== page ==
Tag Archives: Sportbike
While burying the speedometer deep into the triple digits in a car is exciting (and something you should only do on a track…obviously…), doing the same thing on a motorcycle ratchets the excitement up exponentially. And going wide-open on a street bike? Even more knuckle-bleaching, as the big-inch engine bellows between your legs and the avalanche of angry air – undiluted by a full fairing – attempts to throw you off the bike and throw the bike off the pavement.
Here are 20 two-wheeled tarmac scorchers guaranteed to thrill.
The streetbike segment has certainly been heating up lately. Blurring the lines between naked sportbikes, choppers and old school café racers, these un-faired brawlers broadcast their preference of function over form loudly and proudly, yet often wind up looking fantastic for doing so.
Ducati is arguably the leader of the charge in this area of the marketplace, offering the popular Monster, the animalistic Diavel, and the fittingly-named Streetfighter families of motorcycles. That last model range is set to grow next year with the addition of the Streetfighter 848. But if you think the only change is just a slightly smaller engine than the 1,098cc unit found in the current Streetfighter and Streetfighter S, you are quite wrong. How wrong are we talking?
In the world of motorcycle manufacturers, most people are familiar with the Japanese brands, the Italian brands, Germany’s BMW, Austria’s KTM, and the occasional British and American firms. But few casual motorcycle buffs (at least the ones in this part of the world) remember the Swedish-named, Italian-built Husqvarna.
The motorcycle-building arm of the company that got its start as a rifle supplier for the Swedish military waaaaay back in 1689 has been owned by BMW since 2007 (when they purchased it from MV Agusta), and it has had a huge presence in the off-road and dual-purpose bike markets for decades. Now, though, the company is getting back onto the street bike scene for the first time in a very long time. And thanks to heaping doses of design and engineering assistance from the parent company, that first modern street bike – the Nuda 900R – has all the makings of a winner.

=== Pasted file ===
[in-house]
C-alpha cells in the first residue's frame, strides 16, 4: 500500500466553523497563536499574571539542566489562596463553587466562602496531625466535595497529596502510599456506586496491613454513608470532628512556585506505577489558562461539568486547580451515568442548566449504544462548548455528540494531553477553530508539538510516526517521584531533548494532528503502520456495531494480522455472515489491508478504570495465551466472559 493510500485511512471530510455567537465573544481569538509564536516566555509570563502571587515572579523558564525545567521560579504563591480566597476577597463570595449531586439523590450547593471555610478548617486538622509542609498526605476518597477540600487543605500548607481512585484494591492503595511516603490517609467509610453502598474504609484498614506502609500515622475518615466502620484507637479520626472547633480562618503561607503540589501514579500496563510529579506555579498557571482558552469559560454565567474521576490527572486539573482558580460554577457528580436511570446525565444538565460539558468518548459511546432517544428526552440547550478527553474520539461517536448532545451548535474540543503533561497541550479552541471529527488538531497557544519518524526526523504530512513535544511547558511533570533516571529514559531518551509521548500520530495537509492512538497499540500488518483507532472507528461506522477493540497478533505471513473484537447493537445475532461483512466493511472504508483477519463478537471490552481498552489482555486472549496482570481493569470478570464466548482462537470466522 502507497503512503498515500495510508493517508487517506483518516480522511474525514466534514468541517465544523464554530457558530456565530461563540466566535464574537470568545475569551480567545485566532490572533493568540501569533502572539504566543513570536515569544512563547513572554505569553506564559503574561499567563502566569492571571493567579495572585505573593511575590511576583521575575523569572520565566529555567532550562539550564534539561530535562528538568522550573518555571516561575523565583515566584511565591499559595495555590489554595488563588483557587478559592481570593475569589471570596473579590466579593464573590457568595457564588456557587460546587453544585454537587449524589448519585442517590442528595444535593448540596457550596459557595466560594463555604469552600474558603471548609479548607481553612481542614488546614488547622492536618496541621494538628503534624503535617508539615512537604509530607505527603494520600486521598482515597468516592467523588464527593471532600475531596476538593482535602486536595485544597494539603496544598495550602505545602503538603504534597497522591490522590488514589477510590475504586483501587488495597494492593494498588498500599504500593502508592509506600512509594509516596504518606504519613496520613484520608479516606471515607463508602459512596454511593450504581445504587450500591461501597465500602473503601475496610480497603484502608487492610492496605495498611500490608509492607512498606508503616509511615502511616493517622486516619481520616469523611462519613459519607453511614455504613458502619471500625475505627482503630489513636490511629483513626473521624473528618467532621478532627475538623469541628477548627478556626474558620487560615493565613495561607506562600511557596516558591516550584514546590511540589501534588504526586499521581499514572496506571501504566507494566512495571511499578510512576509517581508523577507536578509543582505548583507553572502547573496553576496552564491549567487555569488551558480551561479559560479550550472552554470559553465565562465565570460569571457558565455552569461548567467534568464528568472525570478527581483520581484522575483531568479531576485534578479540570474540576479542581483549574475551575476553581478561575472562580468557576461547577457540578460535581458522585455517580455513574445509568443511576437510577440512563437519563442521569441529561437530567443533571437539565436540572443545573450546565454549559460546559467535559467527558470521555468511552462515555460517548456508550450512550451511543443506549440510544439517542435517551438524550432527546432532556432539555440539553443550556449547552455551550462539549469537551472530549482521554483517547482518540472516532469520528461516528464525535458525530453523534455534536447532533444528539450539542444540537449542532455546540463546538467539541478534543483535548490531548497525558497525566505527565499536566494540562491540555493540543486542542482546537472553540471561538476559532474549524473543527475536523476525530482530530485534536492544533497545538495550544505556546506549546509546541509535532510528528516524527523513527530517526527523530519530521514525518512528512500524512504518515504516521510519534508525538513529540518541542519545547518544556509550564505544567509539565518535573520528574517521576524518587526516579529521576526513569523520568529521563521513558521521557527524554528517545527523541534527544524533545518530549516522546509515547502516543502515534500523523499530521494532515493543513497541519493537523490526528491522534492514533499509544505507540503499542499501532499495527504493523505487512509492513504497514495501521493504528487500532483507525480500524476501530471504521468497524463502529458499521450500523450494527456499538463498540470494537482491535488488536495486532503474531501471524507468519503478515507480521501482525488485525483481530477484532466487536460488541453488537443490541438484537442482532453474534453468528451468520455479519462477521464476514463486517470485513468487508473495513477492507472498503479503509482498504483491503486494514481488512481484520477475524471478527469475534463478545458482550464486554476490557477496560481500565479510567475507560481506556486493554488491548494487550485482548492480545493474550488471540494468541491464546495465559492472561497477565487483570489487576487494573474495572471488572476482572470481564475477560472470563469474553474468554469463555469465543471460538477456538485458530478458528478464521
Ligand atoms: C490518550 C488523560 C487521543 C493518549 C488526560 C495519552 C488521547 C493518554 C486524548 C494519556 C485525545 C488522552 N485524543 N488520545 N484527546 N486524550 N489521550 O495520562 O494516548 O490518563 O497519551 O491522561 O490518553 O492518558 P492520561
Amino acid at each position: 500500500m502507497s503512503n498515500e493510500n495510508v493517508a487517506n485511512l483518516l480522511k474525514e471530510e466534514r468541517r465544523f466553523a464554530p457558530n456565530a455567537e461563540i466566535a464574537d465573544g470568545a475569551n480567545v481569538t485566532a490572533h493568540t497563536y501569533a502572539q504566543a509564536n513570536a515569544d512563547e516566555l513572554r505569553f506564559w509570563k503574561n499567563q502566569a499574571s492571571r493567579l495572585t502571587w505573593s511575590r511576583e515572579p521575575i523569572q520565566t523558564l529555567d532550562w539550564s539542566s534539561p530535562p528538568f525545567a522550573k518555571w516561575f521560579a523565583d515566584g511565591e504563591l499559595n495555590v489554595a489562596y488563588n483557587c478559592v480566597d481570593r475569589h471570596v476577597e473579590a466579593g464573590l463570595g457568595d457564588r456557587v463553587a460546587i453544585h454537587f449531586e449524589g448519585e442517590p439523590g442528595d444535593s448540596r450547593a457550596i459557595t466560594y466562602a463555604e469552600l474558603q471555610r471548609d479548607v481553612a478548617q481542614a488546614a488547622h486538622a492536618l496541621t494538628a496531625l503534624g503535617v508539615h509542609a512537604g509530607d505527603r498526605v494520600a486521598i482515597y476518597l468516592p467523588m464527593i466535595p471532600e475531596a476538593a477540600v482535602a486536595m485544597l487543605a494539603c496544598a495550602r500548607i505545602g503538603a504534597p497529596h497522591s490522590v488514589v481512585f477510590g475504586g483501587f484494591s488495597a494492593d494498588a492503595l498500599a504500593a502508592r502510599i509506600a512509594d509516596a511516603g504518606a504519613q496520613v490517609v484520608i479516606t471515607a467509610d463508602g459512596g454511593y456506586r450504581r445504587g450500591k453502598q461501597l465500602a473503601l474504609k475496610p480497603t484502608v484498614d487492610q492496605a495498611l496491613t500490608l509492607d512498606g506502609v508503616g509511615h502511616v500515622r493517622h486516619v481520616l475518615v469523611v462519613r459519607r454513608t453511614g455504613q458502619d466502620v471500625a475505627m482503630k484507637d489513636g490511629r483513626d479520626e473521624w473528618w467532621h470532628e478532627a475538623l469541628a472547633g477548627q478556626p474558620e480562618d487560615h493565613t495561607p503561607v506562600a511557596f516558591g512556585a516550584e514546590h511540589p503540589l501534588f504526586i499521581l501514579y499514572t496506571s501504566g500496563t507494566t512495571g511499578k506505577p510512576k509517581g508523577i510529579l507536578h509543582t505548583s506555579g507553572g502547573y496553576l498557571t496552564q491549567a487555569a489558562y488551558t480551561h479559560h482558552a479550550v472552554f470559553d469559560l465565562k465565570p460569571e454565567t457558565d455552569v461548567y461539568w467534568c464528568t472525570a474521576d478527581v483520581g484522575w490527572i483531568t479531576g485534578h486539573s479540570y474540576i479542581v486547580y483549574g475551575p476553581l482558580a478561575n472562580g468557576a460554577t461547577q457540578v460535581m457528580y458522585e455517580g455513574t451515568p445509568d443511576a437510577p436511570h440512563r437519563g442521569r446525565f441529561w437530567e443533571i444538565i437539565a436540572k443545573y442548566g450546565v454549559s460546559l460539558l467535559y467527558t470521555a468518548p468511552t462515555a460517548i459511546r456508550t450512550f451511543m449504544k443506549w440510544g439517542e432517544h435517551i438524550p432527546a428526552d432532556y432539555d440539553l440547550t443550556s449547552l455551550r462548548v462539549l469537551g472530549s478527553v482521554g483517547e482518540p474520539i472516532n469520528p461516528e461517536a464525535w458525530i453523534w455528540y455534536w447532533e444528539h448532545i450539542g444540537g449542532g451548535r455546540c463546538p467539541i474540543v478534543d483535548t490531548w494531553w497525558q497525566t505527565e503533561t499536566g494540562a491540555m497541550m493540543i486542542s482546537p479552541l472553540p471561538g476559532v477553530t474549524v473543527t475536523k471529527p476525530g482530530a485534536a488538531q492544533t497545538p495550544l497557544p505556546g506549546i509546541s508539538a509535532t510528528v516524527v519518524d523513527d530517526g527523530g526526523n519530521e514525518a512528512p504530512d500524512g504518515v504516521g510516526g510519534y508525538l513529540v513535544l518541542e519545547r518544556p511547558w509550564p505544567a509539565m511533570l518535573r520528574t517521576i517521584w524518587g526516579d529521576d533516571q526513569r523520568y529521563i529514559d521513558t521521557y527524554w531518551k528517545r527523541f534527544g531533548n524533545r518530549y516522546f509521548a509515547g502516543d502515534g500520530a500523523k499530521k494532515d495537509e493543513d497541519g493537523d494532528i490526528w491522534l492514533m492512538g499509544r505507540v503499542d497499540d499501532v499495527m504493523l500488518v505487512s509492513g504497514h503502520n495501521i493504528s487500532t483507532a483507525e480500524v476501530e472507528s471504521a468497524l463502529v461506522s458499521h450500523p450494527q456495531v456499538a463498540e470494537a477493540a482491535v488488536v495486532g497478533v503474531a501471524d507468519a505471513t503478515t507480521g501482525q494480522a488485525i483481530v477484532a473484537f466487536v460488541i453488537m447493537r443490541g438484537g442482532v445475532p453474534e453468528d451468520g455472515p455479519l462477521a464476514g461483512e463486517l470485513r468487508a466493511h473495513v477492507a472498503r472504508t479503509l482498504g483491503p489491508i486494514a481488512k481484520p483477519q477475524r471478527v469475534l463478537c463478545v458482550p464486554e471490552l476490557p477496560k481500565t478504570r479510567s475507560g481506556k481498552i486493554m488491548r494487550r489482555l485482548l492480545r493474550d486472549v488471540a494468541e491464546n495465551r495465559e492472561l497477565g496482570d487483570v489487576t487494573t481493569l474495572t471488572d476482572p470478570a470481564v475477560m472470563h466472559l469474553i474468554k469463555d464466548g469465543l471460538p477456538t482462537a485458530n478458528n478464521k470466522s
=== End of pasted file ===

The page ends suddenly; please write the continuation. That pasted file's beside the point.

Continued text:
Mention the name “Ducati” to most people, and chances are a picture of an angry looking, angry sounding red superbike will pop into that person’s head. That’s understandable, because those are the bikes that seem to get the most exposure. But Ducati’s much more than 848s, 1198s and Streetfighters; there are the Multistrada, Monster and Hypermotard families that provide more well-rounded performance and better day-to-day livability thanks to their less tightly-wound drivetrains and more upright riding positions.
Now, though, the Italian firm’s sensible (relatively speaking) range has a new addition, except this bike has a rather menacing look about it. It’s also, despite its unconventional looks, quite the athlete. Calling it the motorcycle equivalent of a Goth high school quarterback wouldn’t be too far off the mark. What name’s on its jersey? Diavel.
There are those who say it’s better to do one thing well than a bunch of things just decently; still others feel it’s better to be well-rounded than specializing in one niche. Now Honda, a company with a long history of asking, “Why not?” is wondering why no one has built the decathelete of motorcycles.
First, a history lesson is in order. In 1969, Honda rolled out the CB750K0, a straightforward, form-following-function 4-cylinder sportbike. It was athletic enough to be quick (It even won the Daytona 200 in 1970.), yet comfortable and user-friendly enough to ride every day if you chose to do so. Some critics have alleged Honda has forgotten about this successful formula in recent years, but with the new CB1000R, the Japanese firm is out to prove it has not only not forgotten the recepie, but intends to perfect it.
Owning a bike like the Yamaha R1 immediately temps one to throw common sense and rational thought out the window, replaced with sheer adrenaline and a fearless kamikaze attitude. But that doesn’t mean one should give in… That said, most motorcycle riders fall somewhere along the continuum between safe and cautious and sheer insanity. Our comrad in Moscow, featured in this video, is very much in the latter camp.
Lane splitting is common place in cities such as LA (where it is legal), but even the most confident bikers take head during rush hour traffic, waiting patiently for the opportune time to make a go. This guy takes things to a whole ‘nother level of the game, even rolling between outbound and inbound traffic. Toss in a few wheelies for good measure, a couple mirror taps and a wanton disregard for the laws of probability and we have an amazing video. Seeing is believing… Check it out after the jump.